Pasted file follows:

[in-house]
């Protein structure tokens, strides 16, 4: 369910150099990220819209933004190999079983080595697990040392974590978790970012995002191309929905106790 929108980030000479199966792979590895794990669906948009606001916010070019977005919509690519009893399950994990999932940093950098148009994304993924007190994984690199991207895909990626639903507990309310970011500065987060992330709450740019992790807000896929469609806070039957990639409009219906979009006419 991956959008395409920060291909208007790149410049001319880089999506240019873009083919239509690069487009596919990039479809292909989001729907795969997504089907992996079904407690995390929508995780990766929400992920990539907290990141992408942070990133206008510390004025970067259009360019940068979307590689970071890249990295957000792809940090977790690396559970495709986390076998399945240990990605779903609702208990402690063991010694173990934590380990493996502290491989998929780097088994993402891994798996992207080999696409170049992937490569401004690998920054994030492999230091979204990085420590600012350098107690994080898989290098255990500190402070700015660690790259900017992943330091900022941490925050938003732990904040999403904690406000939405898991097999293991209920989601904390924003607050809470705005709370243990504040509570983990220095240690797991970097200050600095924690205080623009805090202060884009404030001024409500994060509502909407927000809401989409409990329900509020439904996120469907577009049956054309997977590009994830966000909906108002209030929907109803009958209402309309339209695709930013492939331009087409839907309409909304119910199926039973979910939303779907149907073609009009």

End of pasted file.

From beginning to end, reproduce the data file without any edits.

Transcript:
[in-house]
């Protein structure tokens, strides 16, 4: 369910150099990220819209933004190999079983080595697990040392974590978790970012995002191309929905106790 929108980030000479199966792979590895794990669906948009606001916010070019977005919509690519009893399950994990999932940093950098148009994304993924007190994984690199991207895909990626639903507990309310970011500065987060992330709450740019992790807000896929469609806070039957990639409009219906979009006419 991956959008395409920060291909208007790149410049001319880089999506240019873009083919239509690069487009596919990039479809292909989001729907795969997504089907992996079904407690995390929508995780990766929400992920990539907290990141992408942070990133206008510390004025970067259009360019940068979307590689970071890249990295957000792809940090977790690396559970495709986390076998399945240990990605779903609702208990402690063991010694173990934590380990493996502290491989998929780097088994993402891994798996992207080999696409170049992937490569401004690998920054994030492999230091979204990085420590600012350098107690994080898989290098255990500190402070700015660690790259900017992943330091900022941490925050938003732990904040999403904690406000939405898991097999293991209920989601904390924003607050809470705005709370243990504040509570983990220095240690797991970097200050600095924690205080623009805090202060884009404030001024409500994060509502909407927000809401989409409990329900509020439904996120469907577009049956054309997977590009994830966000909906108002209030929907109803009958209402309309339209695709930013492939331009087409839907309409909304119910199926039973979910939303779907149907073609009009």